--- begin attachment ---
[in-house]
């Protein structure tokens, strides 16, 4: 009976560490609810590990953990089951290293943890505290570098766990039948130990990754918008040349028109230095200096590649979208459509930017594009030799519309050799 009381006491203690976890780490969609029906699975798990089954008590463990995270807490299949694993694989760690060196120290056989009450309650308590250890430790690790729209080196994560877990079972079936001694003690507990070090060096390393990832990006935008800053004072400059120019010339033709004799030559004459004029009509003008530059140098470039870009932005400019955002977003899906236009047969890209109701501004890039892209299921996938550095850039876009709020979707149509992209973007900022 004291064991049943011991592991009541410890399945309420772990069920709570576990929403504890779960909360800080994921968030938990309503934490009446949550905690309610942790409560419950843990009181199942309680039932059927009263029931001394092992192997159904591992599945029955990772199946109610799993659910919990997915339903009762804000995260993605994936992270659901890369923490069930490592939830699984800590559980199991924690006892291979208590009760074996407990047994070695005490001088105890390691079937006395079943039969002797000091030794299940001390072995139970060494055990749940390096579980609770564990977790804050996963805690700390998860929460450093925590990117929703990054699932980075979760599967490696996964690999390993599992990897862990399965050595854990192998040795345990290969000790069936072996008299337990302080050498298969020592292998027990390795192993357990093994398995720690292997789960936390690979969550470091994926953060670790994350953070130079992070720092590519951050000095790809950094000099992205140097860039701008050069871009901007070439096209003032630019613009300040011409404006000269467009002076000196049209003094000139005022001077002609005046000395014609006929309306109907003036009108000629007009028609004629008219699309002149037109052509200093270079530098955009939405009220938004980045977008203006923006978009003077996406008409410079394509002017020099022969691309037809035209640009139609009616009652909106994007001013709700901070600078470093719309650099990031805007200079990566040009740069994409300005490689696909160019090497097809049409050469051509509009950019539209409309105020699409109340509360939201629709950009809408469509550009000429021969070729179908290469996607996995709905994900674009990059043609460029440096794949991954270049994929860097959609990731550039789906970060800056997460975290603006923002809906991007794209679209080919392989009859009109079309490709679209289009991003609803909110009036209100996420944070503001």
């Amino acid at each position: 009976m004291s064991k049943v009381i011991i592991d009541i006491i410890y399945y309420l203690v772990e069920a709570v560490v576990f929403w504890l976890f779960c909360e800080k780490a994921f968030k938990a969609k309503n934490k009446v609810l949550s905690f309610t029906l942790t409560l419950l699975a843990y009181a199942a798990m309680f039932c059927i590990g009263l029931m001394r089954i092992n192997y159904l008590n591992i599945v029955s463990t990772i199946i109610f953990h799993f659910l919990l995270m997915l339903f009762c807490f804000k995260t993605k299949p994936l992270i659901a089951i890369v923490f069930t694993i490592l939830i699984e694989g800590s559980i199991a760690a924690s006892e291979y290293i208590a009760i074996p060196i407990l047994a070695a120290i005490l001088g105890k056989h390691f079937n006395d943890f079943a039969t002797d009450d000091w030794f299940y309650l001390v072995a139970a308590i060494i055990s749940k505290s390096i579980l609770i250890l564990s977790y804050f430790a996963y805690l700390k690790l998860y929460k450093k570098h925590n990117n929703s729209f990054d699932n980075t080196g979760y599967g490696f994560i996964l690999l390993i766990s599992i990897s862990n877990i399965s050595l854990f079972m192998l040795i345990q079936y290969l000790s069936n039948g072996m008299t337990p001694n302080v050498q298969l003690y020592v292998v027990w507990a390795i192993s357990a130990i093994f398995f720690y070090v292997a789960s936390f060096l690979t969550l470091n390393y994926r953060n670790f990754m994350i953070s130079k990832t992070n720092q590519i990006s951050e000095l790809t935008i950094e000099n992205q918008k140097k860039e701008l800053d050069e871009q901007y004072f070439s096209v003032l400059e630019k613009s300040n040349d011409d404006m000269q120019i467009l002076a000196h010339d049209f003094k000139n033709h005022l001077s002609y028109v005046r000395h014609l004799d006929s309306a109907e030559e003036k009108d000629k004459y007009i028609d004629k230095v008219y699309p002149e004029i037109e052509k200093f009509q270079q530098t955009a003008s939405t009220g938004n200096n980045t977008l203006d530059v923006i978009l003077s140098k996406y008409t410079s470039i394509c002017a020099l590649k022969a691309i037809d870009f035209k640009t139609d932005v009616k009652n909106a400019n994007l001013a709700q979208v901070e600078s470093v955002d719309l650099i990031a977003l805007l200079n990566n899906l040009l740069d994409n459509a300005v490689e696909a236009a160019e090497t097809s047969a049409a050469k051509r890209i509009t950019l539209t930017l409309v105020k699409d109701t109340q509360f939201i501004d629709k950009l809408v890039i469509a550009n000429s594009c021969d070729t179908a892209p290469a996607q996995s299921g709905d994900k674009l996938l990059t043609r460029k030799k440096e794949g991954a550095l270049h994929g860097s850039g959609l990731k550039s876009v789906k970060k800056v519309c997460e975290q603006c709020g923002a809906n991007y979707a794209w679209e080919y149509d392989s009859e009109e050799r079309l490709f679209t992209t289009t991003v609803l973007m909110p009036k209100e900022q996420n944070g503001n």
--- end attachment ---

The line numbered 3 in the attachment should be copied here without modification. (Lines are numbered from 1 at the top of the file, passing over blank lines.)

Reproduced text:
């Amino acid at each position: 009976m004291s064991k049943v009381i011991i592991d009541i006491i410890y399945y309420l203690v772990e069920a709570v560490v576990f929403w504890l976890f779960c909360e800080k780490a994921f968030k938990a969609k309503n934490k009446v609810l949550s905690f309610t029906l942790t409560l419950l699975a843990y009181a199942a798990m309680f039932c059927i590990g009263l029931m001394r089954i092992n192997y159904l008590n591992i599945v029955s463990t990772i199946i109610f953990h799993f659910l919990l995270m997915l339903f009762c807490f804000k995260t993605k299949p994936l992270i659901a089951i890369v923490f069930t694993i490592l939830i699984e694989g800590s559980i199991a760690a924690s006892e291979y290293i208590a009760i074996p060196i407990l047994a070695a120290i005490l001088g105890k056989h390691f079937n006395d943890f079943a039969t002797d009450d000091w030794f299940y309650l001390v072995a139970a308590i060494i055990s749940k505290s390096i579980l609770i250890l564990s977790y804050f430790a996963y805690l700390k690790l998860y929460k450093k570098h925590n990117n929703s729209f990054d699932n980075t080196g979760y599967g490696f994560i996964l690999l390993i766990s599992i990897s862990n877990i399965s050595l854990f079972m192998l040795i345990q079936y290969l000790s069936n039948g072996m008299t337990p001694n302080v050498q298969l003690y020592v292998v027990w507990a390795i192993s357990a130990i093994f398995f720690y070090v292997a789960s936390f060096l690979t969550l470091n390393y994926r953060n670790f990754m994350i953070s130079k990832t992070n720092q590519i990006s951050e000095l790809t935008i950094e000099n992205q918008k140097k860039e701008l800053d050069e871009q901007y004072f070439s096209v003032l400059e630019k613009s300040n040349d011409d404006m000269q120019i467009l002076a000196h010339d049209f003094k000139n033709h005022l001077s002609y028109v005046r000395h014609l004799d006929s309306a109907e030559e003036k009108d000629k004459y007009i028609d004629k230095v008219y699309p002149e004029i037109e052509k200093f009509q270079q530098t955009a003008s939405t009220g938004n200096n980045t977008l203006d530059v923006i978009l003077s140098k996406y008409t410079s470039i394509c002017a020099l590649k022969a691309i037809d870009f035209k640009t139609d932005v009616k009652n909106a400019n994007l001013a709700q979208v901070e600078s470093v955002d719309l650099i990031a977003l805007l200079n990566n899906l040009l740069d994409n459509a300005v490689e696909a236009a160019e090497t097809s047969a049409a050469k051509r890209i509009t950019l539209t930017l409309v105020k699409d109701t109340q509360f939201i501004d629709k950009l809408v890039i469509a550009n000429s594009c021969d070729t179908a892209p290469a996607q996995s299921g709905d994900k674009l996938l990059t043609r460029k030799k440096e794949g991954a550095l270049h994929g860097s850039g959609l990731k550039s876009v789906k970060k800056v519309c997460e975290q603006c709020g923002a809906n991007y979707a794209w679209e080919y149509d392989s009859e009109e050799r079309l490709f679209t992209t289009t991003v609803l973007m909110p009036k209100e900022q996420n944070g503001n």